More Porsche Yoga, left side

September 22, 2016


Notice the screw in the photo above.  Any idea what’s wrong with that picture?  Today I wasted a day trying to cope with that bit of engineering stupidity.

“Germans would over-engineer butter!”

My long-time insurance broker grew up with a German father who was a Mercedes mechanic before he immigrated to Canada. I thought of Cordelia a few times today as I tried to make sense of the puzzle of five AC actuators crammed into adequate space for…none.

And anybody who would put a screw in the middle of the BACK of a cover in a space as confined as it is under the dash of a first-generation Cayenne, that engineer is either incompetent or a sadist.

For all I know my Lexus has a similar arrangement of actuators for its AC, but I’ll probably never find out: Lexus parts don’t break from a lack of lubrication after 125,000 km.

It’s easy to see why there are so many nused Cayennes on the market.  Not everybody wants to make a hobby of his car, and when the absurdity of a broken air conditioner goes past a certain point, out of the garage it goes to where enthusiasts like my son lie waiting.

UPDATE:  22 January, 2017

At the time I wrote the passage above I was quite distraught as the fingers of my left hand were gradually losing the ability to type. I’m now pleased to report that my fingers have regained enough dexterity to outpace the spell-checking software.

I realize there’s a glaring gap in the narrative at this point, so I should try to fill it in somewhat.  I did post to an account of the repair, I but I’ll offer a quick summary here.

The problem with the non-functioning heater and air conditioning controls related entirely to the failure to operate of a series of servos known online as A.C. actuators.  They’re famous for their great expense (up to 189 USD each), so most DIY owners buy the Volkswagen equivalents for the Tuareg at about half the cost.

Only one of the original servos which I removed was broken.  The others were paralyzed by old grease and poor design.  The 2008 servos I found on came from a San Francisco wrecking yard.  For $100 I had a new set of servos and they worked when I installed them.  The Renntech article involved disassembly and repair methods for these servos.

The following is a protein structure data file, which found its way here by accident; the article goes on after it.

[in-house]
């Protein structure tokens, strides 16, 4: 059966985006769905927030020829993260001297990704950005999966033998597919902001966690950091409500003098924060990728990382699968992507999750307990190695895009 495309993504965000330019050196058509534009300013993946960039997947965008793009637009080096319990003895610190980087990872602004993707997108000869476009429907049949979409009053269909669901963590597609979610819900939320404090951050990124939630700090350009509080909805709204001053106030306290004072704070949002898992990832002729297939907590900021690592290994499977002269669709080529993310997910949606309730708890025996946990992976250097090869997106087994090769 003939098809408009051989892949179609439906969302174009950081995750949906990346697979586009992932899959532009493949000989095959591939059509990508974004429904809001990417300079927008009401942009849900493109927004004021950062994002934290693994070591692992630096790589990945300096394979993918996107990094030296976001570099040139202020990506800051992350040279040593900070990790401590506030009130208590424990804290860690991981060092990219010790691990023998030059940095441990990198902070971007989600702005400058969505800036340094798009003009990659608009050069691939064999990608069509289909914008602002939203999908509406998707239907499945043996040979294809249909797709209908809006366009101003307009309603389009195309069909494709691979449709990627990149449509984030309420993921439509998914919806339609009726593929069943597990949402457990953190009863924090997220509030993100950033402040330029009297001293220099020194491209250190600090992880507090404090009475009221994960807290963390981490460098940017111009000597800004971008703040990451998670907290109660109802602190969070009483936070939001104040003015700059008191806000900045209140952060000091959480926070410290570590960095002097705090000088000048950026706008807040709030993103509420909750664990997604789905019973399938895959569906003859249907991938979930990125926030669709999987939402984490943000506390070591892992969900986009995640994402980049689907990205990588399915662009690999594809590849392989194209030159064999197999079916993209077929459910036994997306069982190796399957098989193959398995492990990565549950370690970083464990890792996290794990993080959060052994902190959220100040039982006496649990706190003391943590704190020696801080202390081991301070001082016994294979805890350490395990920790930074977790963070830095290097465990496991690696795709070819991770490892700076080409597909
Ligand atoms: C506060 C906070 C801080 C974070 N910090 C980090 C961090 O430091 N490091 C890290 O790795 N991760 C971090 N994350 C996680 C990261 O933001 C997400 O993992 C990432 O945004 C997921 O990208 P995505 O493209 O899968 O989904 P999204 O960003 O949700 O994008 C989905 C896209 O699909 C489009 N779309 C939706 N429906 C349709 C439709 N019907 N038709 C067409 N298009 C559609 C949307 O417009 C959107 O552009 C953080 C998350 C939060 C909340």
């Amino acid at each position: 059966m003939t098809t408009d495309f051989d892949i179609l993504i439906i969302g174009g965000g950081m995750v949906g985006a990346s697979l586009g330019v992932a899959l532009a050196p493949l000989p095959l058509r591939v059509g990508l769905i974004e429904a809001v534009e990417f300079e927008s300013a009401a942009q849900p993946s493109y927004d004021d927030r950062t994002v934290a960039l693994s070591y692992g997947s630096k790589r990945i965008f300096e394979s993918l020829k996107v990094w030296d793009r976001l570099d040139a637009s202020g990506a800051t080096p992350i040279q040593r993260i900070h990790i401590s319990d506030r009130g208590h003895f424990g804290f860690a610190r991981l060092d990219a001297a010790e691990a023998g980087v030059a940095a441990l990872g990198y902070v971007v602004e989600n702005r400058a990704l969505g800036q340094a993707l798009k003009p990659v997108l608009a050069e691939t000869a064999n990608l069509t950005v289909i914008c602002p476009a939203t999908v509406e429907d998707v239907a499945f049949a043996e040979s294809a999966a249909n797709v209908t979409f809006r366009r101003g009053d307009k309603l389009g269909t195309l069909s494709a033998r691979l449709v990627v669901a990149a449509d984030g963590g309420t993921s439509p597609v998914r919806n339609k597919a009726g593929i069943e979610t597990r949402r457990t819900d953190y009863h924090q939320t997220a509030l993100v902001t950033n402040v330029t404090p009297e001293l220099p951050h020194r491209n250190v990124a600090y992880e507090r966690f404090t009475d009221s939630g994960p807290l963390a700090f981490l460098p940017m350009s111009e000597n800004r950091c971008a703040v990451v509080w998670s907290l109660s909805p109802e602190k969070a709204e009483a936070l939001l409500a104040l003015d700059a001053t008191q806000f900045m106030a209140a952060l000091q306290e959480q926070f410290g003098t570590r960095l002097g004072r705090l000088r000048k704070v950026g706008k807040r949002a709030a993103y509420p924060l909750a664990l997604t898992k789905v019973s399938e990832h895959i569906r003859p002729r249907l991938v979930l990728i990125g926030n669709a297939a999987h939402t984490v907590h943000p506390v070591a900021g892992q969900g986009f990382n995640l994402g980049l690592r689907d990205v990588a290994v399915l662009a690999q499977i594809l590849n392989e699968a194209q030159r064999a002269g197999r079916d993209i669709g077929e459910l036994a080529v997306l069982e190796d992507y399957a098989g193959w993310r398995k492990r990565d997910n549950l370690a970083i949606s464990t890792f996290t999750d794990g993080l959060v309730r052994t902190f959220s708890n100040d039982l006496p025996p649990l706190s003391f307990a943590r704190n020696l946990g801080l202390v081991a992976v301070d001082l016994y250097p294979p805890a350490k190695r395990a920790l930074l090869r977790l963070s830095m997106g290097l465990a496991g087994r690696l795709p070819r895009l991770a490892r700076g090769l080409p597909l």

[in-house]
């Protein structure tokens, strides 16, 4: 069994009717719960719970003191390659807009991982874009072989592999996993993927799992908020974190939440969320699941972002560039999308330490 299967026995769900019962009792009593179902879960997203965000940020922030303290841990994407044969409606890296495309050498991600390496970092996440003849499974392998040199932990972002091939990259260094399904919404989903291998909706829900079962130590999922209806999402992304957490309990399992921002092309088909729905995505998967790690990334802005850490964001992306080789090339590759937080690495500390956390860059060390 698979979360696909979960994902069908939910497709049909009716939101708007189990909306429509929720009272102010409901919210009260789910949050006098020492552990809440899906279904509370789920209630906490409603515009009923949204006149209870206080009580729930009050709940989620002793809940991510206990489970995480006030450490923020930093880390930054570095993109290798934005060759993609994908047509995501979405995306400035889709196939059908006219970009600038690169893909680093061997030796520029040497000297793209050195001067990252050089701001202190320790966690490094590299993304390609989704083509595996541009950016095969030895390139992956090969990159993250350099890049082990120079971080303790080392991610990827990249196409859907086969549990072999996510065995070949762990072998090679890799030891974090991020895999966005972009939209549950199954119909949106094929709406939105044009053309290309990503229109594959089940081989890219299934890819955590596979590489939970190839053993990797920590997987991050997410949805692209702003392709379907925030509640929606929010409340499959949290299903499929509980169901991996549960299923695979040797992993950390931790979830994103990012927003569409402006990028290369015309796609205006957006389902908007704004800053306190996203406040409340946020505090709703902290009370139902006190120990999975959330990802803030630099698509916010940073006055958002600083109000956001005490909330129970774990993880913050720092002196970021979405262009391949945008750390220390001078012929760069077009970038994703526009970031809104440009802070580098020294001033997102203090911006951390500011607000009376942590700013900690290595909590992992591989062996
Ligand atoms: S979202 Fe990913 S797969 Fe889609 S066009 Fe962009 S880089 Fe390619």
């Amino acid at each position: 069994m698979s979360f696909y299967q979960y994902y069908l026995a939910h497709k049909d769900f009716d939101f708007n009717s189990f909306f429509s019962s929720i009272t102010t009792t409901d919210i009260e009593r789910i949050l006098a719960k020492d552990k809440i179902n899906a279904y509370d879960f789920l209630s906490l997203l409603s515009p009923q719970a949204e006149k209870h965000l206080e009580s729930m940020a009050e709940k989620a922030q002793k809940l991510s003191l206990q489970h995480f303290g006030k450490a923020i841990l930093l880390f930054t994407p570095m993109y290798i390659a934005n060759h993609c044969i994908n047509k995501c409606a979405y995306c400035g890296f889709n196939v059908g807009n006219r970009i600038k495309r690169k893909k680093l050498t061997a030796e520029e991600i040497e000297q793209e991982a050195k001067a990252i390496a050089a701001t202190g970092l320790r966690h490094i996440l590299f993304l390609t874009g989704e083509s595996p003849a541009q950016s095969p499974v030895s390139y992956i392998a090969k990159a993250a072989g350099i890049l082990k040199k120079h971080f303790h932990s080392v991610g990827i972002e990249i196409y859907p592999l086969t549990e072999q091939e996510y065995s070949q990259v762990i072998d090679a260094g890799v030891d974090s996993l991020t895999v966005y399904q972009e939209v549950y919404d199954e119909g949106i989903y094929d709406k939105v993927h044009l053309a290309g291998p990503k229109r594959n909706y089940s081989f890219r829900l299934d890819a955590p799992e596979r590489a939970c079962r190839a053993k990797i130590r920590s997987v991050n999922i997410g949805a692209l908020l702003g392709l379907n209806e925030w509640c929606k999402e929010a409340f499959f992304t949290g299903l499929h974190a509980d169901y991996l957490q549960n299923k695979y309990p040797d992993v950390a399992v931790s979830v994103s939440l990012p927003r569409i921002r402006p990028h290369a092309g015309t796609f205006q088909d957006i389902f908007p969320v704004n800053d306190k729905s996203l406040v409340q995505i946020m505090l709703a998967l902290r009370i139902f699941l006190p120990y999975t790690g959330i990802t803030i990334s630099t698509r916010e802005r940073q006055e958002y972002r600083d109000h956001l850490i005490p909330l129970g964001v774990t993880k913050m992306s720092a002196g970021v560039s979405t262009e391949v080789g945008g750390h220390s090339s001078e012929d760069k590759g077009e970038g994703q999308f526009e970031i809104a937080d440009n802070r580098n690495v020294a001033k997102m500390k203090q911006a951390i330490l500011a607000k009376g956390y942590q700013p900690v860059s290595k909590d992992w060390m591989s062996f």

For a claustrophobe any under-dash repair on a Cayenne is a hellish experience.  There’s no space up in there.  Distances are awkward.  I bought extra-long Torqz screwdrivers to help.

The manual I downloaded eventually proved to have information essential to the task, but Porsche technical documents are annoyingly obtuse.  After all, I grew up on Volkswagen Maintenance For The Complete Idiot.  The Whole Earth Catalogue and Pirsig’s Zen and the Art of Motorcycle Maintenance completed the trifecta.  I expect information with a solid measure of empathy for the reader.

The one thing the manual failed to warn me about forced me to remove a “plate” of three servos because I couldn’t connect the wiring harness to one servo once the plate was installed.  It took a full day of agonizing work to re-install the plate.  That’s how tight it is in there.  The KESSY (some little computer controlled by the ignition key) never did make it back up to its rack.  It now hangs out beside the accelerator pedal.)

In any case, some bits haven’t been replaced under the dash yet, but the car’s now warm and comfortable in winter.  Before my ordeal the AC had two settings:  full on and off.  There was no heat.  On the other hand, my wife has forbidden me to crawl under the dash ever again to replace bits still sitting on the bench or around the gas pedal.  It took eleven treatments at the local physiotherapist’s establishment to return my left arm to service.






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